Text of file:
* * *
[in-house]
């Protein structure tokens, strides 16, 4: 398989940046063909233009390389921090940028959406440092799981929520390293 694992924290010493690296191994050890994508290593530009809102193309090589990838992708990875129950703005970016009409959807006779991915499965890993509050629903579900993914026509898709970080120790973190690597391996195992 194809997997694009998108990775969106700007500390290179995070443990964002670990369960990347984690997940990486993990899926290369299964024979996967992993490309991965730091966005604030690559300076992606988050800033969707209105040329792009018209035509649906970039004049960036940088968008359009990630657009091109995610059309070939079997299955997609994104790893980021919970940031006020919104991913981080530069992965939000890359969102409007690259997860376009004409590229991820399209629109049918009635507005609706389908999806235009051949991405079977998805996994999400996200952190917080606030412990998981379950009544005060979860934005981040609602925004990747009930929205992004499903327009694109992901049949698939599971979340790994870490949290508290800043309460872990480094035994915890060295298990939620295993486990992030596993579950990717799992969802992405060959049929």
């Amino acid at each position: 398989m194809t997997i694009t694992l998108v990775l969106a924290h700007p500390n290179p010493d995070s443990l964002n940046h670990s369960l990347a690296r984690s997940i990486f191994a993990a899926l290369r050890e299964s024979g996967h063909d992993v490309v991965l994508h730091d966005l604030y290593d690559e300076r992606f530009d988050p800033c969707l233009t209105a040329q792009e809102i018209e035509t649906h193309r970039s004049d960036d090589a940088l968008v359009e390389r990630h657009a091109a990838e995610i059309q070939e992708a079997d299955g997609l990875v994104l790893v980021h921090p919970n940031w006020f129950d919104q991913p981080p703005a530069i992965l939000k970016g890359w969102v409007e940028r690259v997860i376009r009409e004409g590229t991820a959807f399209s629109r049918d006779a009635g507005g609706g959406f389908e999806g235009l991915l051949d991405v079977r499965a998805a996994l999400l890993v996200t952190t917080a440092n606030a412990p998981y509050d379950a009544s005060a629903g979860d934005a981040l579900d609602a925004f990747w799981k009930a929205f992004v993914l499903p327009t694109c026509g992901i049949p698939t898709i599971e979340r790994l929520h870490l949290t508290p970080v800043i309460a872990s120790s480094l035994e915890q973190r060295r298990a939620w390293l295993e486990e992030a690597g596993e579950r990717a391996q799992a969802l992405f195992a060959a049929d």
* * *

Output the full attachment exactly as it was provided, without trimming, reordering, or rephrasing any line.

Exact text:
[in-house]
């Protein structure tokens, strides 16, 4: 398989940046063909233009390389921090940028959406440092799981929520390293 694992924290010493690296191994050890994508290593530009809102193309090589990838992708990875129950703005970016009409959807006779991915499965890993509050629903579900993914026509898709970080120790973190690597391996195992 194809997997694009998108990775969106700007500390290179995070443990964002670990369960990347984690997940990486993990899926290369299964024979996967992993490309991965730091966005604030690559300076992606988050800033969707209105040329792009018209035509649906970039004049960036940088968008359009990630657009091109995610059309070939079997299955997609994104790893980021919970940031006020919104991913981080530069992965939000890359969102409007690259997860376009004409590229991820399209629109049918009635507005609706389908999806235009051949991405079977998805996994999400996200952190917080606030412990998981379950009544005060979860934005981040609602925004990747009930929205992004499903327009694109992901049949698939599971979340790994870490949290508290800043309460872990480094035994915890060295298990939620295993486990992030596993579950990717799992969802992405060959049929």
């Amino acid at each position: 398989m194809t997997i694009t694992l998108v990775l969106a924290h700007p500390n290179p010493d995070s443990l964002n940046h670990s369960l990347a690296r984690s997940i990486f191994a993990a899926l290369r050890e299964s024979g996967h063909d992993v490309v991965l994508h730091d966005l604030y290593d690559e300076r992606f530009d988050p800033c969707l233009t209105a040329q792009e809102i018209e035509t649906h193309r970039s004049d960036d090589a940088l968008v359009e390389r990630h657009a091109a990838e995610i059309q070939e992708a079997d299955g997609l990875v994104l790893v980021h921090p919970n940031w006020f129950d919104q991913p981080p703005a530069i992965l939000k970016g890359w969102v409007e940028r690259v997860i376009r009409e004409g590229t991820a959807f399209s629109r049918d006779a009635g507005g609706g959406f389908e999806g235009l991915l051949d991405v079977r499965a998805a996994l999400l890993v996200t952190t917080a440092n606030a412990p998981y509050d379950a009544s005060a629903g979860d934005a981040l579900d609602a925004f990747w799981k009930a929205f992004v993914l499903p327009t694109c026509g992901i049949p698939t898709i599971e979340r790994l929520h870490l949290t508290p970080v800043i309460a872990s120790s480094l035994e915890q973190r060295r298990a939620w390293l295993e486990e992030a690597g596993e579950r990717a391996q799992a969802l992405f195992a060959a049929d």